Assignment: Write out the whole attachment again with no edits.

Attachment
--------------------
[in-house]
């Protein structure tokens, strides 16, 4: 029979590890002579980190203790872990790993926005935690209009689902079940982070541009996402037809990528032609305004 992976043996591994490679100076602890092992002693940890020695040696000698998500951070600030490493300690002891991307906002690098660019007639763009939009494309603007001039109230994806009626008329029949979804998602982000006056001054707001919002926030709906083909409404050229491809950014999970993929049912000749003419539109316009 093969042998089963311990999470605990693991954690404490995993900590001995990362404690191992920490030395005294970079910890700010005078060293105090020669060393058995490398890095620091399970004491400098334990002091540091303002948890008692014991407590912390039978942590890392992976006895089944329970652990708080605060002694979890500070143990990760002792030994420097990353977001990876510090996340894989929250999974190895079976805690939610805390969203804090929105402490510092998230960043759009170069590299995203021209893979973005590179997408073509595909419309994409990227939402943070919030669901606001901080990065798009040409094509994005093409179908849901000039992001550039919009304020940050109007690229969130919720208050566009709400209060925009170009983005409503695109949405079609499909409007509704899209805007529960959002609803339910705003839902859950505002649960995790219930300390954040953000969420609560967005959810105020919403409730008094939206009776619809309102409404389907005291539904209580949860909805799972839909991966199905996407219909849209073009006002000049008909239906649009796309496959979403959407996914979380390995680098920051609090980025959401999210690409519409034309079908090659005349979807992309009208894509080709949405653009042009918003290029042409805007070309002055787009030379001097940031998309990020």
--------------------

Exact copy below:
[in-house]
């Protein structure tokens, strides 16, 4: 029979590890002579980190203790872990790993926005935690209009689902079940982070541009996402037809990528032609305004 992976043996591994490679100076602890092992002693940890020695040696000698998500951070600030490493300690002891991307906002690098660019007639763009939009494309603007001039109230994806009626008329029949979804998602982000006056001054707001919002926030709906083909409404050229491809950014999970993929049912000749003419539109316009 093969042998089963311990999470605990693991954690404490995993900590001995990362404690191992920490030395005294970079910890700010005078060293105090020669060393058995490398890095620091399970004491400098334990002091540091303002948890008692014991407590912390039978942590890392992976006895089944329970652990708080605060002694979890500070143990990760002792030994420097990353977001990876510090996340894989929250999974190895079976805690939610805390969203804090929105402490510092998230960043759009170069590299995203021209893979973005590179997408073509595909419309994409990227939402943070919030669901606001901080990065798009040409094509994005093409179908849901000039992001550039919009304020940050109007690229969130919720208050566009709400209060925009170009983005409503695109949405079609499909409007509704899209805007529960959002609803339910705003839902859950505002649960995790219930300390954040953000969420609560967005959810105020919403409730008094939206009776619809309102409404389907005291539904209580949860909805799972839909991966199905996407219909849209073009006002000049008909239906649009796309496959979403959407996914979380390995680098920051609090980025959401999210690409519409034309079908090659005349979807992309009208894509080709949405653009042009918003290029042409805007070309002055787009030379001097940031998309990020």